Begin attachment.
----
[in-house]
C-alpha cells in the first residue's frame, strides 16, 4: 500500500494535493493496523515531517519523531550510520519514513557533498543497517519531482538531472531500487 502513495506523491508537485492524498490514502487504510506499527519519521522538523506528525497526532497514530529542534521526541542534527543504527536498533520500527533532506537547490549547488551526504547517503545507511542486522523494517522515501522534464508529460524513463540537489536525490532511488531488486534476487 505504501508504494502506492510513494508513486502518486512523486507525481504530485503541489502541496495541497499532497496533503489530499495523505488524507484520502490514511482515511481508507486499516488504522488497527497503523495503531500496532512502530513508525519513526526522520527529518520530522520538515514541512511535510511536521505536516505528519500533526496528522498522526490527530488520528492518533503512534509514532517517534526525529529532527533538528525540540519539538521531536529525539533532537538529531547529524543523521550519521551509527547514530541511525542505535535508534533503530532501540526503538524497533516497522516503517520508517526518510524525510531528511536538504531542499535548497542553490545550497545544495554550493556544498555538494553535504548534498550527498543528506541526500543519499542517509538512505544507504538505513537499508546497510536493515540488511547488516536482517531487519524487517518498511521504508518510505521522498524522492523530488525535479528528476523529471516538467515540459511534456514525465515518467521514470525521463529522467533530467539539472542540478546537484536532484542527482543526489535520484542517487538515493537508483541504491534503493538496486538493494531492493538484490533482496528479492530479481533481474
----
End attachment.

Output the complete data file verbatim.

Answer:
[in-house]
C-alpha cells in the first residue's frame, strides 16, 4: 500500500494535493493496523515531517519523531550510520519514513557533498543497517519531482538531472531500487 502513495506523491508537485492524498490514502487504510506499527519519521522538523506528525497526532497514530529542534521526541542534527543504527536498533520500527533532506537547490549547488551526504547517503545507511542486522523494517522515501522534464508529460524513463540537489536525490532511488531488486534476487 505504501508504494502506492510513494508513486502518486512523486507525481504530485503541489502541496495541497499532497496533503489530499495523505488524507484520502490514511482515511481508507486499516488504522488497527497503523495503531500496532512502530513508525519513526526522520527529518520530522520538515514541512511535510511536521505536516505528519500533526496528522498522526490527530488520528492518533503512534509514532517517534526525529529532527533538528525540540519539538521531536529525539533532537538529531547529524543523521550519521551509527547514530541511525542505535535508534533503530532501540526503538524497533516497522516503517520508517526518510524525510531528511536538504531542499535548497542553490545550497545544495554550493556544498555538494553535504548534498550527498543528506541526500543519499542517509538512505544507504538505513537499508546497510536493515540488511547488516536482517531487519524487517518498511521504508518510505521522498524522492523530488525535479528528476523529471516538467515540459511534456514525465515518467521514470525521463529522467533530467539539472542540478546537484536532484542527482543526489535520484542517487538515493537508483541504491534503493538496486538493494531492493538484490533482496528479492530479481533481474